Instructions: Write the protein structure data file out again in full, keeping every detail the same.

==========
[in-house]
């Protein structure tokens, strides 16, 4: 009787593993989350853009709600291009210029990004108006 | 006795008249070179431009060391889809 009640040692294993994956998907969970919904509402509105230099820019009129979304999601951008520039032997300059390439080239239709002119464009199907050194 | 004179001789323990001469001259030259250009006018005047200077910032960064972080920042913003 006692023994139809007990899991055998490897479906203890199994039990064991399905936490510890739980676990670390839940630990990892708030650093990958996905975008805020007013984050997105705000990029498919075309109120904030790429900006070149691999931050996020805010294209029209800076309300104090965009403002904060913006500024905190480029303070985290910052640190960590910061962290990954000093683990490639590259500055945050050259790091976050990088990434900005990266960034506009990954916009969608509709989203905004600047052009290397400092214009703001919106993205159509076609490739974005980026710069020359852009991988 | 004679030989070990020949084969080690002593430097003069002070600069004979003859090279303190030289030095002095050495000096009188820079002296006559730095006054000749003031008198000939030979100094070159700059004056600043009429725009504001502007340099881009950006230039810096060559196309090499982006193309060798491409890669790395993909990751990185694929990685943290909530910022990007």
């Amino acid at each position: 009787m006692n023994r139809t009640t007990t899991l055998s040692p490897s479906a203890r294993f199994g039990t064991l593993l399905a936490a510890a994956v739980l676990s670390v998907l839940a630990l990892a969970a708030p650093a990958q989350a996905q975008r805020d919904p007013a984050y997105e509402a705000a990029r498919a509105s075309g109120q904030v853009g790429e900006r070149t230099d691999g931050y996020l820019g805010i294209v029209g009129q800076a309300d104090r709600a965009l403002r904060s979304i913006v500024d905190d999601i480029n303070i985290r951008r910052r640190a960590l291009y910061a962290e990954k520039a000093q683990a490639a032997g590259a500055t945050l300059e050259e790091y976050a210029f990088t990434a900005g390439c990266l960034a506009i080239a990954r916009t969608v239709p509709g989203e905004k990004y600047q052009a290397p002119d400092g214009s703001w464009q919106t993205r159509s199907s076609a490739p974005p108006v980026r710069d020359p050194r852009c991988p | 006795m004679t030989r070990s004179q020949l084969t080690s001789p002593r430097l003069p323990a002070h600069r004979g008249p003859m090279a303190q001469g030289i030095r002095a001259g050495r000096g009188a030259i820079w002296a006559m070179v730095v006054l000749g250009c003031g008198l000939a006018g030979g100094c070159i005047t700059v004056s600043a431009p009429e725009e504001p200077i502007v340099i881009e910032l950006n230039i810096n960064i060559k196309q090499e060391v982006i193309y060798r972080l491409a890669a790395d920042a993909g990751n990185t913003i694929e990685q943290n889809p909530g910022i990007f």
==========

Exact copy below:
[in-house]
């Protein structure tokens, strides 16, 4: 009787593993989350853009709600291009210029990004108006 | 006795008249070179431009060391889809 009640040692294993994956998907969970919904509402509105230099820019009129979304999601951008520039032997300059390439080239239709002119464009199907050194 | 004179001789323990001469001259030259250009006018005047200077910032960064972080920042913003 006692023994139809007990899991055998490897479906203890199994039990064991399905936490510890739980676990670390839940630990990892708030650093990958996905975008805020007013984050997105705000990029498919075309109120904030790429900006070149691999931050996020805010294209029209800076309300104090965009403002904060913006500024905190480029303070985290910052640190960590910061962290990954000093683990490639590259500055945050050259790091976050990088990434900005990266960034506009990954916009969608509709989203905004600047052009290397400092214009703001919106993205159509076609490739974005980026710069020359852009991988 | 004679030989070990020949084969080690002593430097003069002070600069004979003859090279303190030289030095002095050495000096009188820079002296006559730095006054000749003031008198000939030979100094070159700059004056600043009429725009504001502007340099881009950006230039810096060559196309090499982006193309060798491409890669790395993909990751990185694929990685943290909530910022990007």
């Amino acid at each position: 009787m006692n023994r139809t009640t007990t899991l055998s040692p490897s479906a203890r294993f199994g039990t064991l593993l399905a936490a510890a994956v739980l676990s670390v998907l839940a630990l990892a969970a708030p650093a990958q989350a996905q975008r805020d919904p007013a984050y997105e509402a705000a990029r498919a509105s075309g109120q904030v853009g790429e900006r070149t230099d691999g931050y996020l820019g805010i294209v029209g009129q800076a309300d104090r709600a965009l403002r904060s979304i913006v500024d905190d999601i480029n303070i985290r951008r910052r640190a960590l291009y910061a962290e990954k520039a000093q683990a490639a032997g590259a500055t945050l300059e050259e790091y976050a210029f990088t990434a900005g390439c990266l960034a506009i080239a990954r916009t969608v239709p509709g989203e905004k990004y600047q052009a290397p002119d400092g214009s703001w464009q919106t993205r159509s199907s076609a490739p974005p108006v980026r710069d020359p050194r852009c991988p | 006795m004679t030989r070990s004179q020949l084969t080690s001789p002593r430097l003069p323990a002070h600069r004979g008249p003859m090279a303190q001469g030289i030095r002095a001259g050495r000096g009188a030259i820079w002296a006559m070179v730095v006054l000749g250009c003031g008198l000939a006018g030979g100094c070159i005047t700059v004056s600043a431009p009429e725009e504001p200077i502007v340099i881009e910032l950006n230039i810096n960064i060559k196309q090499e060391v982006i193309y060798r972080l491409a890669a790395d920042a993909g990751n990185t913003i694929e990685q943290n889809p909530g910022i990007f």